“See poster and print ads for derails.”

My strange afternoon began with the national
anthem, followed by a parade of twelve

I had been invited to be a judge
at a mini Advertising Congress in FEU. FEU, the Far Eastern University, never
entered my mind when I was choosing which college to attend. The University Belt
was too far, and besides, they were just “one of those schools.”

It was their third Ad Congress. Every
year, the junior marketing students presented an integrated marketing
communications plan, complete with produced TV, radio and print ads, plus an
eyestraining amount of promotional items and gimmicks, in a format patterned
after the industry’s Ad Congress, complete with awards. This year, the product
was the 2005 Southeast Asian Games. (The Philippines is this year’s host.) The
students were divided into groups, each group tried to act like an ad agency,
and their presentations were all done on stage in the college

Which is why I had to look
respectful and interested while a dozen proposed SEA Games mascots, ranging from
a shedding endangered bird to two kinds of civet cat to a mouse deer in silver
boxing shorts, staggered to the center of the stage and danced to “Let’s Get
Loud.” This was meant to mimic the parade of agencies that traditionally opens
the Ad Congress. (I must say it did give me the same mixed feeling of
embarrassment and amusement.) Behind the mascots, on the wide screen, were the
names the students had chosen for their agencies, under the peculiar heading,
“Participanting Agencies.” It was slightly painful to see their Ad Congress open
with a typo – and there was only more pain to

It was not that every group’s
presentation document was pockmarked with grammatical errors, typos (including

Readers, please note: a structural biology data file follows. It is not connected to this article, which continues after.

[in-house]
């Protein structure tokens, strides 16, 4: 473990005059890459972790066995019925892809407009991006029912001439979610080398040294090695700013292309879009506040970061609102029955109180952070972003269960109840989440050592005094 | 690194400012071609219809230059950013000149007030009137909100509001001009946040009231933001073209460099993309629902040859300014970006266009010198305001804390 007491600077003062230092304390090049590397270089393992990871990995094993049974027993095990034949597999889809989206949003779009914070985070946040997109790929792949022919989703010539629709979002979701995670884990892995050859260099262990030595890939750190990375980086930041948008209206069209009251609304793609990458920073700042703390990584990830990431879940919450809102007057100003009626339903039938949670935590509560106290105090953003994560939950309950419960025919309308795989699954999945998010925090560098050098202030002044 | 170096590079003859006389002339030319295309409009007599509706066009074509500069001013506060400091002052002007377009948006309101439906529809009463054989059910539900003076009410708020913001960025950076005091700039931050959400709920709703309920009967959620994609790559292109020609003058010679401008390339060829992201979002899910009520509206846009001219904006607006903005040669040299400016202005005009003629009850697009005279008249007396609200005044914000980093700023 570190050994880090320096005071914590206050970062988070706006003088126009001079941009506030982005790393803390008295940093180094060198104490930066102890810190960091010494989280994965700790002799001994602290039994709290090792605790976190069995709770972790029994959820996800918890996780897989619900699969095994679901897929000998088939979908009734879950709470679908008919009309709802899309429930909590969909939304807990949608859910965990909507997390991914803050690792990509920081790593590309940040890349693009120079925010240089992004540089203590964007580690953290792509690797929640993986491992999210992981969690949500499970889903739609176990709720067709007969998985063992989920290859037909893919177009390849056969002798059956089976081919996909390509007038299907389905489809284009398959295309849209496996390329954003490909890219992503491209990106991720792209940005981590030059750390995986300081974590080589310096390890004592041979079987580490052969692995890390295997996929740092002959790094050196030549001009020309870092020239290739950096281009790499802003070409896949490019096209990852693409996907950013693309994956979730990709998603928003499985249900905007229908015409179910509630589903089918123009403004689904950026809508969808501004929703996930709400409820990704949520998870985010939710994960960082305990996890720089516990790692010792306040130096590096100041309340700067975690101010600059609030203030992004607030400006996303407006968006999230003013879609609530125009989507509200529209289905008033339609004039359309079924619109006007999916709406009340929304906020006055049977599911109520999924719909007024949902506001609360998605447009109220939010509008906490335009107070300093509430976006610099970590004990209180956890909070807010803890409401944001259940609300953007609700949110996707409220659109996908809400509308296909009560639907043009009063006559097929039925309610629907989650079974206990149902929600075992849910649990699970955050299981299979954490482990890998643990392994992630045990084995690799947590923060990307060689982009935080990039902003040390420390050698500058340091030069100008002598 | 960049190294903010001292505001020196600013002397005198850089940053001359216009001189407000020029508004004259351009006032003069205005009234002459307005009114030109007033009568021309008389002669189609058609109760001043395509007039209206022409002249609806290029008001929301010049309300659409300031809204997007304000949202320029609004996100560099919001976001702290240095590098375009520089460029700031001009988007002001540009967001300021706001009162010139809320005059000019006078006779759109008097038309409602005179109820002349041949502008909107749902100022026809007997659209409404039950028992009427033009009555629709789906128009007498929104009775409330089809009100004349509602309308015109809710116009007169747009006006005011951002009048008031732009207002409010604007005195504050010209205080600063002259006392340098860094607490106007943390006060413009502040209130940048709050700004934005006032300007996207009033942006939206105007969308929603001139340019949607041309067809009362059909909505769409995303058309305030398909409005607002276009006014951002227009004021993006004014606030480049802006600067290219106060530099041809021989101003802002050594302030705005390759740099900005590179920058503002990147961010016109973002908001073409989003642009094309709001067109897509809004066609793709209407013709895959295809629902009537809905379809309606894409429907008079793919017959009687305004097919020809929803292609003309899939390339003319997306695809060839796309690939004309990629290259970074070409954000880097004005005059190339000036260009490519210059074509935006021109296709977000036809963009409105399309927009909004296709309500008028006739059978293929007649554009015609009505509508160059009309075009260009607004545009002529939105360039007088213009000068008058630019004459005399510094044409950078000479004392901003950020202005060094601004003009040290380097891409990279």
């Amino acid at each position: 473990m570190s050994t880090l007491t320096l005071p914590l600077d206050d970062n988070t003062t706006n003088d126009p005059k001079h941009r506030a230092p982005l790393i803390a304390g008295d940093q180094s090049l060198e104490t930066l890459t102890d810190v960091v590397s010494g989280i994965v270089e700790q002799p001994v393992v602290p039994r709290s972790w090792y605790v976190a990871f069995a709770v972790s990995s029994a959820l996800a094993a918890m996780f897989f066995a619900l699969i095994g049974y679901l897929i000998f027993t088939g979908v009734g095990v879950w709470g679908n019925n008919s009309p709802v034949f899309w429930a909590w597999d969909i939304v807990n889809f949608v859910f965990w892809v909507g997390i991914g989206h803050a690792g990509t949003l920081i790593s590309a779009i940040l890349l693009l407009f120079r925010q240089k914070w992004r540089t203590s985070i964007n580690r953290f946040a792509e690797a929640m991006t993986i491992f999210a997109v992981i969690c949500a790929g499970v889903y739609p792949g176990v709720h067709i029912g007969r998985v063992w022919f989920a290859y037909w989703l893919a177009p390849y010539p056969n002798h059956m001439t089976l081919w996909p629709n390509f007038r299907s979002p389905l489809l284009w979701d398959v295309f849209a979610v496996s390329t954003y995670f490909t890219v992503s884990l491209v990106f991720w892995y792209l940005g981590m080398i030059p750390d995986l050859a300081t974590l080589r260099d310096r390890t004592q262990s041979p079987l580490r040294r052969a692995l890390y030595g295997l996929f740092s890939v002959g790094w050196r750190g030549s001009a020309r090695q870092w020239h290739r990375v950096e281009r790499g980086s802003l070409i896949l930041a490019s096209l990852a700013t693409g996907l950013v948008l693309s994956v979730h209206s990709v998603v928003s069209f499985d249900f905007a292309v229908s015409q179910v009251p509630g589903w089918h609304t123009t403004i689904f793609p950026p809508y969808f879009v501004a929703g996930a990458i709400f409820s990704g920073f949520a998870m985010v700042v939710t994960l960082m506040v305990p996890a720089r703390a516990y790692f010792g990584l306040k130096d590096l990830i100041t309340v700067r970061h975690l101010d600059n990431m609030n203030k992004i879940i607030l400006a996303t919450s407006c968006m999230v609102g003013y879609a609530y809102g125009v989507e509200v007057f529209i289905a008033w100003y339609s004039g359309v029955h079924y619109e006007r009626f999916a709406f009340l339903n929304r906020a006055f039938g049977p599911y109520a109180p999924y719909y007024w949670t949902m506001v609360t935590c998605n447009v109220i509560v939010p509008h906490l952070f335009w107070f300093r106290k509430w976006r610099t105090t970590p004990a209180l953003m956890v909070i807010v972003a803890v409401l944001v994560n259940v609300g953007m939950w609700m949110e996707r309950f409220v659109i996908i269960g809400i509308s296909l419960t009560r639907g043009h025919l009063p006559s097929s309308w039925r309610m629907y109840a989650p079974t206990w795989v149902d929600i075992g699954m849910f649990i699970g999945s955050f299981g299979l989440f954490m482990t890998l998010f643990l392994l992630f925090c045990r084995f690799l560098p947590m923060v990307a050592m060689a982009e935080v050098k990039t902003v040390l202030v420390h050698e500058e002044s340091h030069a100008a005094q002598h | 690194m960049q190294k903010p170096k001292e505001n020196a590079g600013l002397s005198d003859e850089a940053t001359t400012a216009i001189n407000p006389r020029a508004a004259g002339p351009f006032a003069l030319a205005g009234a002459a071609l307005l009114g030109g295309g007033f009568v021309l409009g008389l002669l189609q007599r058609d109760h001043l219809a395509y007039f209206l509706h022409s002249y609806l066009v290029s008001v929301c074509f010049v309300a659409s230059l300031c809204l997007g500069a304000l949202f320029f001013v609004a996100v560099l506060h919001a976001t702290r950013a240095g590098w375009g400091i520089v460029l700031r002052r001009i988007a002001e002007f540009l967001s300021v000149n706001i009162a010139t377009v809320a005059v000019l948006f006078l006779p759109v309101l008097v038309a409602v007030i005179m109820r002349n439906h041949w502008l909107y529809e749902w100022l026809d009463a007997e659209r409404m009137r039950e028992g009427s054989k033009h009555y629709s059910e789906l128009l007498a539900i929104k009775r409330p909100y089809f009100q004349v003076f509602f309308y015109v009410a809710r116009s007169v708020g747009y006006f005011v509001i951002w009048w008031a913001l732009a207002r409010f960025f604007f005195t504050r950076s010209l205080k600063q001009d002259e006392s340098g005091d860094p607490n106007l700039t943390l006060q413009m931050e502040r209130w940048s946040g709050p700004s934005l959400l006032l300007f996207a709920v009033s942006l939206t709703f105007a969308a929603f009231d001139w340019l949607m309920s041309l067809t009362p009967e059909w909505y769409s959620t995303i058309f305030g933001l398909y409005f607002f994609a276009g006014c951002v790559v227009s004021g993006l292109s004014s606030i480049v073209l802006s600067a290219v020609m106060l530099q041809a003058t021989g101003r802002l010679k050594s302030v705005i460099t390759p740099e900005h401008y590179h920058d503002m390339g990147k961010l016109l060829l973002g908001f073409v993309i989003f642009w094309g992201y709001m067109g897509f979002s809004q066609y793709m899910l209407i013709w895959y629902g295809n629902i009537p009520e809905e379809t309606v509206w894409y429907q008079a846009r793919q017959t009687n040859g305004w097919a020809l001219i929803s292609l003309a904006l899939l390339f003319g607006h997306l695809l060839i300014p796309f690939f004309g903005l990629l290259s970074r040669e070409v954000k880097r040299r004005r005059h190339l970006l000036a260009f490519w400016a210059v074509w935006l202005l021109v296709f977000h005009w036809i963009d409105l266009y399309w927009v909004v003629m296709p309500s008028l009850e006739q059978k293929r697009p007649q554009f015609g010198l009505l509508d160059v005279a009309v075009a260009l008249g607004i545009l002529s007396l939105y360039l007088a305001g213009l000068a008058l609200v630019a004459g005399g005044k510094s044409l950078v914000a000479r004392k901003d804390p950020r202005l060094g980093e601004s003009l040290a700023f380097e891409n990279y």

the title of this piece) and bad judgment (one group included detailed write-ups
on every SEA games sport; another had at least five pages detailing the
physiology, behavior and habitat of their proposed mascot, the civet cat). It
was not that all of them apparently thought integrated marketing communications
meant throwing at least a dozen promo concepts into the mix. What was painful
to see was all that raw enthusiasm and potential talent sabotaged by very poor
communication skills – in English or Filipino. I would have welcomed an
all-Filipino presentation, or even a Taglish presentation, as long as it had
been done with competence. As it was, even reading from scripts, everyone was
barely coherent. It was a pity, as I saw good ideas trying to fight their way
out of execrable grammar – and failing.

graded them as I would have job applicants. I figured that would be fair, as
landing a marketing or advertising job would seem to be why they would be in a
marketing course. Of course my scores pulled the other judges’ scores down, so
the winning group only received 86 out of 100, whereas groups that won in all
the other categories I didn’t judge averaged in the 90s.

(One of the categories I didn’t judge
was “Best Mascot.” If I ever decide to teach in FEU, that would be the first one
to go.)

Still, at the end of their Ad
Congress, while handing out the medals and the trophy and posing for pictures
with the students, I couldn’t help but admire FEU’s herculean effort. It’s
paying off. The Dean of their business school told me that just the day before,
the FEU contingent sent to Harvard to compete in a global business plan shootout
had returned a winner. They won together with delegates from Harvard, Wharton
and other well-known business schools. It was impressive, heartwarming news.
It’s the kind of news we need to hear: that potential can be unlocked, that our
youth do win outside of singing and dancing competitions, that there is hope yet
for this confused, squabbling, half-heartedly bilingual country.